March in the Korova Milk Bar


Year Released: 1971
Director: Stanley Kubrick

That opening shot. That standard Kubrick tracking shot. I’d seen it before many times. It always makes me crack a style to see one of this director’s signatures. Yet this time, that shot that I had seen many times in the past, gave me a sense of uneasiness. That long stare of a young man with a glass of milk wearing white with a black hat. The images all around the milk bar, from the tables shaped like naked women to the words that appear to be Russian on the wall coupled with a haunting electronic piece by Wendy Carlos. The film is A Clockwork Orange. And for the first time ever, I had seen a film that truly has me conflicted.


Based on the novel by Anthony Burgess, A Clockwork Orange stars Malcolm McDowell as Alex DeLarge, a juvenile delinquent who partakes in drinking milk-plus and engaging in rape, and ultraviolence. Within the first 45 minutes of the film, Alex and his droogs beat up a homeless man on the street, get into a fight with another gang and assault a writer and rape his wife. I’ve always heard about the use of “Singing in the Rain” in regards to this rape scene and now I understand. Usually when a movie know for its violence ages it tends be a little tamer when viewed. Not at all here. This isn’t the type of stylized violence we see from Tarantino or Verhoeven. These are despicable actions by despicable people. It is uncomfortable and unpleasant. Yet Kubrick makes it hard to turn away. I don’t know what he did with his films of the 70s, but this and Barry Lyndon, which I felt was extremely boring but I couldn’t take my eyes off it, but he managed the same here.

Alex is incarcerate for murder and is released after going through an experimental treatment designed to “cure” him of his criminal nature. By time it’s all over he gets physically ill when faced with a violent or sexual situation. The state declares him cured and releases him back into society. However when he comes across the people who he has wronged in the past, he can not fight back as the prospect of violence makes him sick.


This is where the film makes me question myself. Normally I’d would want to see a person like Alex get what he deserves and he does once he returns home. Yet it’s doesn’t seem balanced since he is conditioned to not fight back. I want him to get his when he is at full strength. A minister while he was in prison says the state has taken away his free will. He has choice but to behave because he can’t choose the opposite. Should I have sympathy for Alex? Even at the end of the picture I was unsure of what to feel.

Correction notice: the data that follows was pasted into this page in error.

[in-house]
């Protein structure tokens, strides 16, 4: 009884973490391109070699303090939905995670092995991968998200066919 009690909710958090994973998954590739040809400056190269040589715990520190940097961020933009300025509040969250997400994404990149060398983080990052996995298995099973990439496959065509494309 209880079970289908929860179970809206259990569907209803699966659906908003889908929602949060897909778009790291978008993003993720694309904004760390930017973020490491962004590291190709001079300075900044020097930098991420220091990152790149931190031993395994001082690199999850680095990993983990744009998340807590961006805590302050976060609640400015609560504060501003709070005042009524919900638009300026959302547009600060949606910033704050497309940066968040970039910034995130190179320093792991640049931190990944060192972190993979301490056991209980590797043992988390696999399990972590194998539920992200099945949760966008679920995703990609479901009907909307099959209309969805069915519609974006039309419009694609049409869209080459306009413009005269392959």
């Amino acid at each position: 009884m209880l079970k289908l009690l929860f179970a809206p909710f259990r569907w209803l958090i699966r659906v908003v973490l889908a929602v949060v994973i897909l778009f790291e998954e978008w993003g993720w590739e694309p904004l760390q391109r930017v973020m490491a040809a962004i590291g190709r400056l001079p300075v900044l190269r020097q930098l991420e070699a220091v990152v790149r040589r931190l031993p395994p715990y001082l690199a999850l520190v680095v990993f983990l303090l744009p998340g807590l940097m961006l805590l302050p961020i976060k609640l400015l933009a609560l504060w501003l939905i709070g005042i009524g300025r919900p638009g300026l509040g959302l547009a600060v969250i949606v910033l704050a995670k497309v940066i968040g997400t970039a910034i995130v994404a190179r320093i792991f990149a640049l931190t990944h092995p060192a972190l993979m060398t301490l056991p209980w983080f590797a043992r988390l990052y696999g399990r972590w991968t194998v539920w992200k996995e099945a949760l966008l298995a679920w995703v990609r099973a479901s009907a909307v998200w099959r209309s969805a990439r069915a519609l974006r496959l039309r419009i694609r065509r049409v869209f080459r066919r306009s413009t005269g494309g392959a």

I love Stanley Kubrick’s work and this is the only one of his films I had not seen. I put it off for years because of the subject matter. This is quite a disturbing film. Will I ever watch it again? Perhaps. I need to clear my head after watching this. Do I feel this film is classic? Absolutely. It does what a film is supposed to do, open your eyes to new ideas and ideals and sometimes challenge your mind. I still feel Kubrick’s a master of the craft. This film cements that opinion.



5 thoughts on “March in the Korova Milk Bar

  1. I’m not one of those read the book type people, but read the book. The book gives lets you see the mastery in liturture. The first few chapter it’s almost like reading another language. Your feelings, I feel are dead on. I asked myself should I be sympathetic when all Alex craved was “ultra violence”? I allude his treatment to today’s world were we are bombarded with “ultra violence”. Did you ever think that one day we would see beheadings? Unlike Alex post treatment I think we (society) crave these images. The Alex character reminds of some philly youths always looking for the rush that violence brings. Milk (lean), rape, robbing, etc.i found many parallels. The book still stands in my mind and I’ve read it almost 10yrs ago. Try it

    • I certainly will give the book a go. Now that the film is fresh in my mind, it would do good to flesh things out further. Like you said about us as a society now, we do seem to crave these images. I think about when I watch a show like Game of Thrones which can have the same imagery as those of what Alex committed and I don’t flinch. This is why this film is the first in a long time that has me questioning myself as a person.

  2. Great write up, Eric! This is one unique, disturbing yet profound film and I usually go a loooong time between re-visits. That being said, I am going to pull it and check it out very soon. Nice work bro!

    • Thanks man! This is the only Kubrick film I had not seen and it’s the only one I don’t own. Agreed that it is profound. It might be however a long time before I come back to it. This is my polar opposite of 2001. That movie I have seen so much I don’t need to actually watch, Clockwork will be the once every two years probably.

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